However, having to plan to this level of detail, combined with the latency, will drive an agency such as FEMA to say it’s just not worth the time and effort- the cost-benefit to the _larger_ operations isn’t there. The cost of the deployment has never been an issue, free or not- it just may not be useful.  That’s what happened at Moore. There were manned assets meeting at least the minimum needs of the responders. UAS may have provided better info, cheaper (also free in that case) but it’s a hard sell to shut down something that’s working during a disaster to use something new. The FAA was in no way a problem or obstacle, it was a FEMA decision that it wasn’t worth it. And I can understand that decision.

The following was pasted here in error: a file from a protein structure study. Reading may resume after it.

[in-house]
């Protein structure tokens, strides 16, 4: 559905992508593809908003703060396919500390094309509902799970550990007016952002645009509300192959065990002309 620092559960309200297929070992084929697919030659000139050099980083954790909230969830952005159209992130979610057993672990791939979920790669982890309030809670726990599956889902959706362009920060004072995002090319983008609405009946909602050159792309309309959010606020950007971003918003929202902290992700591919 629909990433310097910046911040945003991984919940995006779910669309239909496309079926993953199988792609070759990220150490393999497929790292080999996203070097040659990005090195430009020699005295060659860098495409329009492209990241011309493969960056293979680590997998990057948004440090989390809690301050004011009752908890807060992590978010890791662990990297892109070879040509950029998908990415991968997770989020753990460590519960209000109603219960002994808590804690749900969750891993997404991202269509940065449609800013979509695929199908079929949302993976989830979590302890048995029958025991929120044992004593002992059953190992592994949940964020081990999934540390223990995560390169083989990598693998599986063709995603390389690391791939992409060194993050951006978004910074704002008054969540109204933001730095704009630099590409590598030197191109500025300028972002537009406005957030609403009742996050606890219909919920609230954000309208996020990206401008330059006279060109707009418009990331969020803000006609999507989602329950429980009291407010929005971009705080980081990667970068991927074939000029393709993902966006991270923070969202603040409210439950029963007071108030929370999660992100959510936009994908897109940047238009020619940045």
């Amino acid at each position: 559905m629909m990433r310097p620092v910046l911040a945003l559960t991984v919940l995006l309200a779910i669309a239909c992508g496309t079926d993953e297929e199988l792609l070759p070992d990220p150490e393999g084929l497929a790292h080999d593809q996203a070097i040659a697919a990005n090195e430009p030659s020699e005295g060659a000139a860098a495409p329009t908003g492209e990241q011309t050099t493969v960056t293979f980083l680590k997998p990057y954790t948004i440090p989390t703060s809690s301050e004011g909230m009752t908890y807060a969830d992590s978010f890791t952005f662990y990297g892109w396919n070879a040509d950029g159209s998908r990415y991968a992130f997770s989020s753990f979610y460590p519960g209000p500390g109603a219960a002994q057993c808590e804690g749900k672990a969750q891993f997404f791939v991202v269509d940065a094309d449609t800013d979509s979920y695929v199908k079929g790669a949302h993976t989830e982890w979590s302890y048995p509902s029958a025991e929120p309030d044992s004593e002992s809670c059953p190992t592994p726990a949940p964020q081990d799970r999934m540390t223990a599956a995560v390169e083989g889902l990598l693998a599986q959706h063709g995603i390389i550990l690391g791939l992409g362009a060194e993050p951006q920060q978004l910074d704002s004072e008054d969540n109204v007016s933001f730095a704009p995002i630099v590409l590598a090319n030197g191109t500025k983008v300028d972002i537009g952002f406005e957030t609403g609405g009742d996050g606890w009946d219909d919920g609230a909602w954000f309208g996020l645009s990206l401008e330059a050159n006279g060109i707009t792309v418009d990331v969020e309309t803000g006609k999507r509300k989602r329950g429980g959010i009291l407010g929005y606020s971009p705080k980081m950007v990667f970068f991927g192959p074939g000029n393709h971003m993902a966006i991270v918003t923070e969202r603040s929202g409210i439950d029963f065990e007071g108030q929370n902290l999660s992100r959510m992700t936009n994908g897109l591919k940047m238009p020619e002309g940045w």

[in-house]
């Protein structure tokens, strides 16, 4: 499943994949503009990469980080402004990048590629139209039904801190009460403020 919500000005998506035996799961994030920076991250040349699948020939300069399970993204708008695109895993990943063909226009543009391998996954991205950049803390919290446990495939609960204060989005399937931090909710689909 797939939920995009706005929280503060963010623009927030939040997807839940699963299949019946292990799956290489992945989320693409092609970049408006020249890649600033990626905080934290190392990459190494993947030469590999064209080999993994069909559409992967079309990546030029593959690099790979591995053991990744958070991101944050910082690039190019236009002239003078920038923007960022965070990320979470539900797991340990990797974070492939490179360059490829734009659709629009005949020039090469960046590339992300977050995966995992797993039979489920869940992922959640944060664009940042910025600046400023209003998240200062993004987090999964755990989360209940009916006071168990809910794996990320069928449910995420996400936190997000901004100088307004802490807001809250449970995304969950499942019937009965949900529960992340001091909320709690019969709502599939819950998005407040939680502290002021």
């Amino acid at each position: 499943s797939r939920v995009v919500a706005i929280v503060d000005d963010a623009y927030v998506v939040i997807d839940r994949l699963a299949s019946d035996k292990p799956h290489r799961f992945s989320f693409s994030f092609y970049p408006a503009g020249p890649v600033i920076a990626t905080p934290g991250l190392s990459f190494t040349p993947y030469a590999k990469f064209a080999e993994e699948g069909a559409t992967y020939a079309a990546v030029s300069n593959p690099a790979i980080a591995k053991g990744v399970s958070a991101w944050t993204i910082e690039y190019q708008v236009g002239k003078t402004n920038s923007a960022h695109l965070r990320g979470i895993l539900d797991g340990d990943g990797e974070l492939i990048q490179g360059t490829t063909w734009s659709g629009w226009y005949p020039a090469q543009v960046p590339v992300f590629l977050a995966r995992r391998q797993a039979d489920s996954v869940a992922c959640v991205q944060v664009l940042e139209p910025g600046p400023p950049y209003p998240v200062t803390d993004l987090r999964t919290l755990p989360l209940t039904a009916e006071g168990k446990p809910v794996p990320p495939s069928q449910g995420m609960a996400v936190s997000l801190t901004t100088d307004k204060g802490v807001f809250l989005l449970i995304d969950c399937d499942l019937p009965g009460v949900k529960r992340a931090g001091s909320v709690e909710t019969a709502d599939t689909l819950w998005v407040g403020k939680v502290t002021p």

I think most people don’t understand why an area has to be “sanitized” of manned vehicles for a small UAS to be used at altitudes significantly lower than a manned aircraft would fly at. One reason is that the manned aircraft may indeed be flying very low, like a helicopter lower a collar to lift a person out of flood waters. That is extremely dangerous-no-room-for-surprises-or-there’s-a-crash-and-everyone-dies operation.  So if tactical rescue is a possibility, you don’t want anything even nearby that could cause a problem.